In many non-excitable cells hormone stimulation triggers repetitive oscillations of the intracellular Ca(2+) concentration, thought to be important in several cell functions. Although most of these cells respond to an elevation of the intracellular Ca(2+) concentration with a membrane hyperpolarization, due to the activation of Ca(2+)-activated K(+) channels, theoretical models do not usually consider the contribution of the membrane potential dynamics in defining the properties of the intracellular Ca(2+) concentration oscillations and their synchronization in adjacent, coupled cells. RESULTS: We developed a theoretical model of intracellular Ca(2+) oscillations that includes the dynamics of the membrane potential controlled by the cyclic activation of Ca(2+)-activated K(+) channels. We found that membrane potential oscillations determine an in-phase oscillating Ca(2+) influx that significantly affects the amplitude, duration and oscillatory frequency of the intracellular Ca(2+) concentration oscillations. Under specific levels of hormone stimulation Ca(2+)-activated K(+) channels are essential for establishing or inhibiting the intracellular Ca(2+) concentration oscillatory activity, as also suggested by some experimental findings. We also found that in electrically coupled cells displaying Ca(2+)-activated K(+) channels-induced membrane potential oscillations, the synchronization of intracellular Ca(2+) concentration oscillations in adjacent cells can occur in the complete absence of gap junction Ca(2+) or inositol trisphosphate diffusion, the simple electrical coupling being sufficient for synchronization. Finally, electrical coupling between adjacent cells was found to work in synergy with gap junction Ca(2+)permeability in the synchronization of intracellular Ca(2+) concentration oscillations, making it to occur at lower gap junction Ca(2+) permeabilities. CONCLUSIONS: Data from our model indicate that Ca(2+)-activated K(+) channel activity may be critical to establish important properties of the intracellular Ca(2+) concentration oscillations, and may help synchronize intracellular Ca(2+) concentration oscillations in electrically coupled cells. The model we propose here thus represents a third model of synchronization of intracellular Ca(2+) concentration oscillations in adjacent cells, based exclusively on the gap junction electrical coupling between cells displaying Ca(2+)-activated K(+) channel-induced membrane potential oscillations.

A theoretical study on the role of Ca(2+)-activated K(+) channels in the regulation of hormone-induced Ca(2+) oscillations and their synchronization in adjacent cells.

CATACUZZENO, Luigi;FIORETTI, Bernard;FRANCIOLINI, Fabio
2012

Abstract

In many non-excitable cells hormone stimulation triggers repetitive oscillations of the intracellular Ca(2+) concentration, thought to be important in several cell functions. Although most of these cells respond to an elevation of the intracellular Ca(2+) concentration with a membrane hyperpolarization, due to the activation of Ca(2+)-activated K(+) channels, theoretical models do not usually consider the contribution of the membrane potential dynamics in defining the properties of the intracellular Ca(2+) concentration oscillations and their synchronization in adjacent, coupled cells. RESULTS: We developed a theoretical model of intracellular Ca(2+) oscillations that includes the dynamics of the membrane potential controlled by the cyclic activation of Ca(2+)-activated K(+) channels. We found that membrane potential oscillations determine an in-phase oscillating Ca(2+) influx that significantly affects the amplitude, duration and oscillatory frequency of the intracellular Ca(2+) concentration oscillations. Under specific levels of hormone stimulation Ca(2+)-activated K(+) channels are essential for establishing or inhibiting the intracellular Ca(2+) concentration oscillatory activity, as also suggested by some experimental findings. We also found that in electrically coupled cells displaying Ca(2+)-activated K(+) channels-induced membrane potential oscillations, the synchronization of intracellular Ca(2+) concentration oscillations in adjacent cells can occur in the complete absence of gap junction Ca(2+) or inositol trisphosphate diffusion, the simple electrical coupling being sufficient for synchronization. Finally, electrical coupling between adjacent cells was found to work in synergy with gap junction Ca(2+)permeability in the synchronization of intracellular Ca(2+) concentration oscillations, making it to occur at lower gap junction Ca(2+) permeabilities. CONCLUSIONS: Data from our model indicate that Ca(2+)-activated K(+) channel activity may be critical to establish important properties of the intracellular Ca(2+) concentration oscillations, and may help synchronize intracellular Ca(2+) concentration oscillations in electrically coupled cells. The model we propose here thus represents a third model of synchronization of intracellular Ca(2+) concentration oscillations in adjacent cells, based exclusively on the gap junction electrical coupling between cells displaying Ca(2+)-activated K(+) channel-induced membrane potential oscillations.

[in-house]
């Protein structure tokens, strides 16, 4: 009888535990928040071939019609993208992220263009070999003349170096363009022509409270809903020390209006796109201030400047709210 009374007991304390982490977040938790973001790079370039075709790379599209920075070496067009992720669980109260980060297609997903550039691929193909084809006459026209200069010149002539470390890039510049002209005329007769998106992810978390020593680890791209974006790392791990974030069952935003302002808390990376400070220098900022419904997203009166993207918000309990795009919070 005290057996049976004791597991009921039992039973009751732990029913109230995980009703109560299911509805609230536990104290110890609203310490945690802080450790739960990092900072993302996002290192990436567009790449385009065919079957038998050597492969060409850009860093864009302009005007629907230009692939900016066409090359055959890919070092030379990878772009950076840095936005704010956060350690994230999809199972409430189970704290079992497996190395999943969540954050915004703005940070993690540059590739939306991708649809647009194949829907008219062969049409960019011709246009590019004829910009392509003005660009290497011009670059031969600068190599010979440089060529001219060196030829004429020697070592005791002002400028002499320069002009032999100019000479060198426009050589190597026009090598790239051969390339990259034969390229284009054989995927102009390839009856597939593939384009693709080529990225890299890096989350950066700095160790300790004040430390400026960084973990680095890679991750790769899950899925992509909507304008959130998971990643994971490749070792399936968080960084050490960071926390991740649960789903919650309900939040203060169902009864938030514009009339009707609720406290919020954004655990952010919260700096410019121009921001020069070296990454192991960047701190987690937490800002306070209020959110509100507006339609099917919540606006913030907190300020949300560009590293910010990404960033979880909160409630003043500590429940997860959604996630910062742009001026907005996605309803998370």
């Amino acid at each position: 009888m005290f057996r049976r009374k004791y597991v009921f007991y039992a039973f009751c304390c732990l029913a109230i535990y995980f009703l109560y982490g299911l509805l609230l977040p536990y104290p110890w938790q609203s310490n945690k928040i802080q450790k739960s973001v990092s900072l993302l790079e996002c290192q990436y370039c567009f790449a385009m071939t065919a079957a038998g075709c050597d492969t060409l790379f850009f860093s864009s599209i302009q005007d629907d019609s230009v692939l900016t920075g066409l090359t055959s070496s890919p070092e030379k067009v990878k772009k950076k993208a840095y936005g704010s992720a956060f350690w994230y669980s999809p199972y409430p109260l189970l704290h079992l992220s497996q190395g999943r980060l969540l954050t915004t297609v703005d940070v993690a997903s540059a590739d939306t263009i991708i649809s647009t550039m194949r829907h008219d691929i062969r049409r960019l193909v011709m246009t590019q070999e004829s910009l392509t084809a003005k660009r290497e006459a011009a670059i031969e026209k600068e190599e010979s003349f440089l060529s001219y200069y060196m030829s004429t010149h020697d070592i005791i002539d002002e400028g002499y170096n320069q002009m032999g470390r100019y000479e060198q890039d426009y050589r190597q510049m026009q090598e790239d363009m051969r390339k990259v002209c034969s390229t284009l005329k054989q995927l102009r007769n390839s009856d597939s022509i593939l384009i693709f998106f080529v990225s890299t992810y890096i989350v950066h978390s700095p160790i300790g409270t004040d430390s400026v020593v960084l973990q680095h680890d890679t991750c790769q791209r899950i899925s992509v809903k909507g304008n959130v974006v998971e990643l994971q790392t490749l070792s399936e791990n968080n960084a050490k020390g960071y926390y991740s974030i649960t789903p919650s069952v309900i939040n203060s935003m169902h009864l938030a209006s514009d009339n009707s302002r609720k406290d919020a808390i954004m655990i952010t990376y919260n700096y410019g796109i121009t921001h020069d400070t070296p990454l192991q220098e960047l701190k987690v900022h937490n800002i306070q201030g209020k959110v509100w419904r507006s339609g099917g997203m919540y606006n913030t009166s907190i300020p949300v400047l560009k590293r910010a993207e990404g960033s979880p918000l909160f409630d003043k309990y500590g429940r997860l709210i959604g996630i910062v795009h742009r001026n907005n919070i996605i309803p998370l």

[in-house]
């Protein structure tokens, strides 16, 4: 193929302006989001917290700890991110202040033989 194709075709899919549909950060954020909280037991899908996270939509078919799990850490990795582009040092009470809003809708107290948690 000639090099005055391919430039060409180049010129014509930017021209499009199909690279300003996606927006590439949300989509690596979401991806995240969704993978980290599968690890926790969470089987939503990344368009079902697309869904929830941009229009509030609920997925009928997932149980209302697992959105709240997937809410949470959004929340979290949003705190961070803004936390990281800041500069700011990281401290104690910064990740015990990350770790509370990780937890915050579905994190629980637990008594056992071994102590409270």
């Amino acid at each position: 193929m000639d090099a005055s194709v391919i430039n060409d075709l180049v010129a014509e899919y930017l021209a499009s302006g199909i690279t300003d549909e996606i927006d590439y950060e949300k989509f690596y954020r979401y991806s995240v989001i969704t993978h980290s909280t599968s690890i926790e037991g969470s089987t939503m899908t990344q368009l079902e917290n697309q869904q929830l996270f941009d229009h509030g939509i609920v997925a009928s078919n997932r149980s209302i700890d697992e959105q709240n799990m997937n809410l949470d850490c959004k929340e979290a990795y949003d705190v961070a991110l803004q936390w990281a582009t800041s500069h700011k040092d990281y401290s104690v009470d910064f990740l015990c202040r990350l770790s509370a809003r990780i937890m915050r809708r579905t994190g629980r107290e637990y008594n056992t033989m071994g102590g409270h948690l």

File in questo prodotto:
Non ci sono file associati a questo prodotto.

I documenti in IRIS sono protetti da copyright e tutti i diritti sono riservati, salvo diversa indicazione.

Utilizza questo identificativo per citare o creare un link a questo documento: http://hdl.handle.net/11391/916678
Citazioni
  • ???jsp.display-item.citation.pmc??? 5
  • Scopus 7
  • ???jsp.display-item.citation.isi??? 8
social impact